In a message dated 4/5/00 8:53:28 AM Eastern Daylight Time, 

<< More importantly, the majority see in my modest person (and that of every
 academic) the thin edge of a big institutional wedge, are quite comfortable
 to be at the mercy of such authority, and don't even consider disagreeing
 with me.  They have what Fromm called 'a fear of freedom' - and they (well,
 not all of 'em) have more of it with every passing decade.  To generalise: 
 they don't like it when they have to choose between two authoritative
 sources; they don't like being left to find their own sources, they don't
 like making up their own research questions, and they don't like being left
 to their own devices in cyber-seminars.  I spend no little time in trying to
 cajole/seduce them into settling into a bit of such freedom, but I don't
 have long enough with most of them to get them to the point where
 naturalised power relationships are spontaneously interrogated for their

I have a similar problem, in a different capacity, which I would like to 
explore here.  Our Union's philosophy is on the role of an organizer is, 
literally, "To lead people into struggle and by this make them realize the 
source of their power comes only through collective action."  One side note, 
all of our staff are called organizers, so here I'm talking about what other 
Unions call Field Reps or "Business Agents" (an especially abhorrent term).  
Especially around contract negotiations, a lot of what we are supposed to do 
as chief spokespeople is lead people into a larger struggle, and make them 
realize what they are up against, how the combined power of the state and the 
ruling class is aligned against them.

A large part of my work is to force people into situations where they are 
forced to (collectively) make their own decisions, to accustom people to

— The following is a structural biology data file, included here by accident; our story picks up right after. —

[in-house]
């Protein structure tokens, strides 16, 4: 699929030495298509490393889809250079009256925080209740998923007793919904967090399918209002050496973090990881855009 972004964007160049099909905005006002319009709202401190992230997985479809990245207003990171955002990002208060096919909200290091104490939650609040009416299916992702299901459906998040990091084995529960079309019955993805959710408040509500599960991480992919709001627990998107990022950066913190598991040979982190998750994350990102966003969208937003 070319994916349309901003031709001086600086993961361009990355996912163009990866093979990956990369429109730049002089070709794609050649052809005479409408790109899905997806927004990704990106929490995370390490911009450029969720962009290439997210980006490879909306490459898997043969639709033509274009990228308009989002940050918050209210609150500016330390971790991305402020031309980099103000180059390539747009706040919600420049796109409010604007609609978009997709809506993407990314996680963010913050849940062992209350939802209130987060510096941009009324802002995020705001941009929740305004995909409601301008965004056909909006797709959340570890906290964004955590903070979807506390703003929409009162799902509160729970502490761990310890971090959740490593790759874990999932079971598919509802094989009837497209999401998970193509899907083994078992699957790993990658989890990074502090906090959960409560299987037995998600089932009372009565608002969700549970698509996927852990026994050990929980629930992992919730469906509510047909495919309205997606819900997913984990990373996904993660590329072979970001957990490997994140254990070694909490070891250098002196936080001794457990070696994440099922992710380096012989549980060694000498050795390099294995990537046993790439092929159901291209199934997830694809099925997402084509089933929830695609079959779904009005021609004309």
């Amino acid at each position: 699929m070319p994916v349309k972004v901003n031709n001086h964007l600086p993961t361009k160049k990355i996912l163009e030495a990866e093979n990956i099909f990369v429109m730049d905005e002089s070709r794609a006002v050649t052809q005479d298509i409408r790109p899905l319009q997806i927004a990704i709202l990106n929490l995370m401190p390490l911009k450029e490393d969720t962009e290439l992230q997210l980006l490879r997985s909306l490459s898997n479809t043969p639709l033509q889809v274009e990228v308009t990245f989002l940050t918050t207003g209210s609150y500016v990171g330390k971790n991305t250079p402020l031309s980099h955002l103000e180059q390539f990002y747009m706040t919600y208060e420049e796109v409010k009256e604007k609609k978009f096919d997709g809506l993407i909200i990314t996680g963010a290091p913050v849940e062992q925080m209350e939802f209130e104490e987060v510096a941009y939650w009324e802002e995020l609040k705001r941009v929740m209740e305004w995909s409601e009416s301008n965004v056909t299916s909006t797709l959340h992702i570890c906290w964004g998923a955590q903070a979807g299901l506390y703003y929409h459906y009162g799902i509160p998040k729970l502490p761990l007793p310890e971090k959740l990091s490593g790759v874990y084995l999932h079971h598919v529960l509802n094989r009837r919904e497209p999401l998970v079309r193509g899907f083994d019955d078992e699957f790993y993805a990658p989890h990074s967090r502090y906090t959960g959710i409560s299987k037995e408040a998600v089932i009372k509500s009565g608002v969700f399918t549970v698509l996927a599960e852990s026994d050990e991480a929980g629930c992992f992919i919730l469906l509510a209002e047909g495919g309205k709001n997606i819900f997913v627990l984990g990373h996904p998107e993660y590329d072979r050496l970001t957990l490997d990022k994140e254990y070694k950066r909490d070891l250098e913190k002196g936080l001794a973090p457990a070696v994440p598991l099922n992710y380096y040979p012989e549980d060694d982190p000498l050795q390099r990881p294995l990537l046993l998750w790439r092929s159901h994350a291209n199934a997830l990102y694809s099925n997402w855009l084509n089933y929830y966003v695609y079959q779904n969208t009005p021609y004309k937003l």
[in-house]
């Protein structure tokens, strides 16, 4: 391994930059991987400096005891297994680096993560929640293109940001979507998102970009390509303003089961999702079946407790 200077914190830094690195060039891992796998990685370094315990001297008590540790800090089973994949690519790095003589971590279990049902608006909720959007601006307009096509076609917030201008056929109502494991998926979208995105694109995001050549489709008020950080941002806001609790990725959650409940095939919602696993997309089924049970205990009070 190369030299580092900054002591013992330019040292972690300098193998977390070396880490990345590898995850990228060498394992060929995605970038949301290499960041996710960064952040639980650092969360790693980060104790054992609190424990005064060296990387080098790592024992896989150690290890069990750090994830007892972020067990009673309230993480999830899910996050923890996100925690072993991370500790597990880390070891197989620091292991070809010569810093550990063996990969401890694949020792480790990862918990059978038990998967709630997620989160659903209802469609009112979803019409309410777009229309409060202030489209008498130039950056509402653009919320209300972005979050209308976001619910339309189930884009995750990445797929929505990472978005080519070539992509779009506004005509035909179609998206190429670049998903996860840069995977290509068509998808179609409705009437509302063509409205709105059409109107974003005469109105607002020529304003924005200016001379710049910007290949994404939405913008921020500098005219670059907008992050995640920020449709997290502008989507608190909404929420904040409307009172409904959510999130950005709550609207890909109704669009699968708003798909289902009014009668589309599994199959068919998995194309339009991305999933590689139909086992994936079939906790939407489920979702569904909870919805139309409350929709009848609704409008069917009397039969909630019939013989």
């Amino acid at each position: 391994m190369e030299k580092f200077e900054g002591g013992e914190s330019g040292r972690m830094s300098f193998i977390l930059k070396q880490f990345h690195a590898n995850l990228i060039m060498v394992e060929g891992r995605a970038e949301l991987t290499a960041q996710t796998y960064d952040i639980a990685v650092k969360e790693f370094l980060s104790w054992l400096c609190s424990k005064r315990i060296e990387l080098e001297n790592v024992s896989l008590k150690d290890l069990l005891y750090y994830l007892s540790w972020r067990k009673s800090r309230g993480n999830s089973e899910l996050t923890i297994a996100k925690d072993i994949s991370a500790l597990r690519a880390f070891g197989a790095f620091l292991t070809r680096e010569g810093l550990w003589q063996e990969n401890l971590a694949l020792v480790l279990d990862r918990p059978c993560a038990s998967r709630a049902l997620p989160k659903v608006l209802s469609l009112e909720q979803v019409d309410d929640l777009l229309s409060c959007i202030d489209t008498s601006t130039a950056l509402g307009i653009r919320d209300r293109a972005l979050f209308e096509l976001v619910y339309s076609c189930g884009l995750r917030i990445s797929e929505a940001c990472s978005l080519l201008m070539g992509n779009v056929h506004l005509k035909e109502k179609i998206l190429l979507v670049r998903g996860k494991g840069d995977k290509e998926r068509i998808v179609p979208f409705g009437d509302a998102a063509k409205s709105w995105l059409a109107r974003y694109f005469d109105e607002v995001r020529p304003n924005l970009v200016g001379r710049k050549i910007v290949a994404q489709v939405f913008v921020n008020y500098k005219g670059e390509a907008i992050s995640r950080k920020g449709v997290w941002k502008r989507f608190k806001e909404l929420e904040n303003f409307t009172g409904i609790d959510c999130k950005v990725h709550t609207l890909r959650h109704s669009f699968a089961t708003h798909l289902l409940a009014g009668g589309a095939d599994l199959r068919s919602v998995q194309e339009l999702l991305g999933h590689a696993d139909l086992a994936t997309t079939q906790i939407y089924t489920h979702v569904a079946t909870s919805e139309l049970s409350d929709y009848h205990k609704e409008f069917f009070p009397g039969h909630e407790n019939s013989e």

doing this and stop relying on others as the source of authority and power.  
The harsh reality, though, is that people don't *want* to make their own 
decisions, and continually rely on the staff of the Union to make the 
decisions.  A good deal of the internal tension I find in myself is in 
treading this Leninist line and placing myself in the vanguard, to coin a 
phrase, vs. telling people what to do.

It's clearly a part of human nature to take the easiest path and let someone 
do it all for you.  Our delegates complain about this all the time, how no 
one is involved, etc. and no one wants to take the necessary steps.  Plus, 
it's much easier for me to pick up the phone and yell at a human resources 
boss than it is to organize a petition, have the workers march on the boss to 
deliver it, etc.

We recently voted to reform our by-laws to put more power into the hands of 
the local chapters, using a carrot of a dues rebate if chapters do this, 
which should do some good.

I guess I'm not really sure what I'm asking for here in terms of a response.  
I suppose what I'd be interested in hearing about from anyone reading this, 
either here or in e-mail, is your response to this sort of description, from 
a Marxist viewpoint, obviously, of the role of a Union organizer.


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